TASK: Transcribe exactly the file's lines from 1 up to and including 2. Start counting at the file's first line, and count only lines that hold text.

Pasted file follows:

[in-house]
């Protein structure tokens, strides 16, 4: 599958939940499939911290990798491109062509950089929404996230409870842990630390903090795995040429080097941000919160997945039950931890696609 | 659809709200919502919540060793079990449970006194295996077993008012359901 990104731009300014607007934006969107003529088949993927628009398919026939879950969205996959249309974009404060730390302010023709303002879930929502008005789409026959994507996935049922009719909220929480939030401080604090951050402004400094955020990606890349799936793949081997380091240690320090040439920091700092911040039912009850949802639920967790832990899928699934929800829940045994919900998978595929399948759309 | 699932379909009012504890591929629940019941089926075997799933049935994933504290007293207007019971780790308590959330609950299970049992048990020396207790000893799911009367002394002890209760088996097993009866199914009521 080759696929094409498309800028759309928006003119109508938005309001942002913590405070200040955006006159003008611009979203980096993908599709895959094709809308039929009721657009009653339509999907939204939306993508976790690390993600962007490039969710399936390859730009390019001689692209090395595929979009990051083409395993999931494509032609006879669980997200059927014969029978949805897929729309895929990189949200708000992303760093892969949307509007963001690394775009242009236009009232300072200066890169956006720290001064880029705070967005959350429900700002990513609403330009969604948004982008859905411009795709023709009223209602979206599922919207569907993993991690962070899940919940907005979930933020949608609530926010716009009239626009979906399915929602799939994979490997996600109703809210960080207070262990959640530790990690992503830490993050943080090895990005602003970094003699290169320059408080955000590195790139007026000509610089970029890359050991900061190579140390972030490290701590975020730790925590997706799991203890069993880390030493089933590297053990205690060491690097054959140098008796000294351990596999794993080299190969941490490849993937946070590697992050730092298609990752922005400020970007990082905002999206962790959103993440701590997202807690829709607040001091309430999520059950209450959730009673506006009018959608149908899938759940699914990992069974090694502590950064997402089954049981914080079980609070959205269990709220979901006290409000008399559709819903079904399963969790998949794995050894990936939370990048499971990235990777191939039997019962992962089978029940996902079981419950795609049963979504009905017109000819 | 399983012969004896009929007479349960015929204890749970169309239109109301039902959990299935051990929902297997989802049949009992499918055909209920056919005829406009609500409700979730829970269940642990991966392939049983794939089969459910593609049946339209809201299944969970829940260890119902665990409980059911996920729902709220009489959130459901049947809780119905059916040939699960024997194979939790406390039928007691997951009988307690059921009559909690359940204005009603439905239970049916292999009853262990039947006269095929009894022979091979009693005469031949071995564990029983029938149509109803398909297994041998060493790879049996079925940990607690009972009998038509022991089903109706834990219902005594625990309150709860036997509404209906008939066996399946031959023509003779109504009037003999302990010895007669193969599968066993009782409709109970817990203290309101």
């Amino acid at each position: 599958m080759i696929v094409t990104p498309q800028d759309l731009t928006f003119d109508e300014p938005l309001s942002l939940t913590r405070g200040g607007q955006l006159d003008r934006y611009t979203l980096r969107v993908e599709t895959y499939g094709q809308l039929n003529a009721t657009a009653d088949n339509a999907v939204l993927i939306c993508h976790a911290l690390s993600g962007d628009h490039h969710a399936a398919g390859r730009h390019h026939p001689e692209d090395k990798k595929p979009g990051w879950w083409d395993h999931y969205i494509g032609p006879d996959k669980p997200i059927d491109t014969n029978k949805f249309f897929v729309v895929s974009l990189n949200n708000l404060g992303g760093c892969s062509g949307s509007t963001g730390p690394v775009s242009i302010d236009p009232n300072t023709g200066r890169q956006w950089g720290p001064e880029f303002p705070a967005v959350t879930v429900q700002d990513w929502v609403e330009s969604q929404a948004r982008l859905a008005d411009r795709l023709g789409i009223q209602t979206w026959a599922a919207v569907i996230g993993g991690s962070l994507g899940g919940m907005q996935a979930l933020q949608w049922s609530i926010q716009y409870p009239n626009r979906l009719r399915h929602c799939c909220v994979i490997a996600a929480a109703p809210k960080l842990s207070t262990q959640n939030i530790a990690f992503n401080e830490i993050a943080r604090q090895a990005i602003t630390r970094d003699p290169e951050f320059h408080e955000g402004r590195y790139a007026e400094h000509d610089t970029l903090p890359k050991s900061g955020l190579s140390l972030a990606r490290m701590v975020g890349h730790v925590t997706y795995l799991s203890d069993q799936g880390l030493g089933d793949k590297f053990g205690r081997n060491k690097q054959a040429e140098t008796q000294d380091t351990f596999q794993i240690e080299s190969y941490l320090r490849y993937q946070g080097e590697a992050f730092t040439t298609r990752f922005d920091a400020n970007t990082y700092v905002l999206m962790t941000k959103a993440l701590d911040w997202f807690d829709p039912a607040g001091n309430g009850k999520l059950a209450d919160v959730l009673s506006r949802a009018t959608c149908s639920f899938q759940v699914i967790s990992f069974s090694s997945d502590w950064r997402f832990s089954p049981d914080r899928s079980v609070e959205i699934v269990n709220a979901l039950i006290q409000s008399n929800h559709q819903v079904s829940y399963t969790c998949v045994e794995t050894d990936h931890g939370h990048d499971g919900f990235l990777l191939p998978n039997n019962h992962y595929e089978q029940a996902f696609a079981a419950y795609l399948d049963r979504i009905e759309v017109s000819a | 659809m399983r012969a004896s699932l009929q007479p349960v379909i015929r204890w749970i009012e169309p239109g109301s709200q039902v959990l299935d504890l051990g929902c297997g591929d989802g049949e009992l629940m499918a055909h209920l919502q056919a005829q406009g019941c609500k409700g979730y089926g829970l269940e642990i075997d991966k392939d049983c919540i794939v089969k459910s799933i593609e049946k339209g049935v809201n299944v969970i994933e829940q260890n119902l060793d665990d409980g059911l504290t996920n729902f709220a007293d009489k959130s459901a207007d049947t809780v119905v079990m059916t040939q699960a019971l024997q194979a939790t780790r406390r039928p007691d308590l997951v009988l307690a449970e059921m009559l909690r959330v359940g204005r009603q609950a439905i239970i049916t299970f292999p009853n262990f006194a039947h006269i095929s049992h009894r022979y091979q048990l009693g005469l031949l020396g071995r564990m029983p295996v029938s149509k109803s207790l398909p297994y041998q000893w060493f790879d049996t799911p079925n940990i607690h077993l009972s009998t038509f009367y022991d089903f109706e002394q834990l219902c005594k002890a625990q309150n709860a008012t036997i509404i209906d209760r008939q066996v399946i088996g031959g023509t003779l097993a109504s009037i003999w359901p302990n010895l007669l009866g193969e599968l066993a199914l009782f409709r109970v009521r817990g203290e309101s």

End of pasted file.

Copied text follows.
[in-house]
């Protein structure tokens, strides 16, 4: 599958939940499939911290990798491109062509950089929404996230409870842990630390903090795995040429080097941000919160997945039950931890696609 | 659809709200919502919540060793079990449970006194295996077993008012359901 990104731009300014607007934006969107003529088949993927628009398919026939879950969205996959249309974009404060730390302010023709303002879930929502008005789409026959994507996935049922009719909220929480939030401080604090951050402004400094955020990606890349799936793949081997380091240690320090040439920091700092911040039912009850949802639920967790832990899928699934929800829940045994919900998978595929399948759309 | 699932379909009012504890591929629940019941089926075997799933049935994933504290007293207007019971780790308590959330609950299970049992048990020396207790000893799911009367002394002890209760088996097993009866199914009521 080759696929094409498309800028759309928006003119109508938005309001942002913590405070200040955006006159003008611009979203980096993908599709895959094709809308039929009721657009009653339509999907939204939306993508976790690390993600962007490039969710399936390859730009390019001689692209090395595929979009990051083409395993999931494509032609006879669980997200059927014969029978949805897929729309895929990189949200708000992303760093892969949307509007963001690394775009242009236009009232300072200066890169956006720290001064880029705070967005959350429900700002990513609403330009969604948004982008859905411009795709023709009223209602979206599922919207569907993993991690962070899940919940907005979930933020949608609530926010716009009239626009979906399915929602799939994979490997996600109703809210960080207070262990959640530790990690992503830490993050943080090895990005602003970094003699290169320059408080955000590195790139007026000509610089970029890359050991900061190579140390972030490290701590975020730790925590997706799991203890069993880390030493089933590297053990205690060491690097054959140098008796000294351990596999794993080299190969941490490849993937946070590697992050730092298609990752922005400020970007990082905002999206962790959103993440701590997202807690829709607040001091309430999520059950209450959730009673506006009018959608149908899938759940699914990992069974090694502590950064997402089954049981914080079980609070959205269990709220979901006290409000008399559709819903079904399963969790998949794995050894990936939370990048499971990235990777191939039997019962992962089978029940996902079981419950795609049963979504009905017109000819 | 399983012969004896009929007479349960015929204890749970169309239109109301039902959990299935051990929902297997989802049949009992499918055909209920056919005829406009609500409700979730829970269940642990991966392939049983794939089969459910593609049946339209809201299944969970829940260890119902665990409980059911996920729902709220009489959130459901049947809780119905059916040939699960024997194979939790406390039928007691997951009988307690059921009559909690359940204005009603439905239970049916292999009853262990039947006269095929009894022979091979009693005469031949071995564990029983029938149509109803398909297994041998060493790879049996079925940990607690009972009998038509022991089903109706834990219902005594625990309150709860036997509404209906008939066996399946031959023509003779109504009037003999302990010895007669193969599968066993009782409709109970817990203290309101």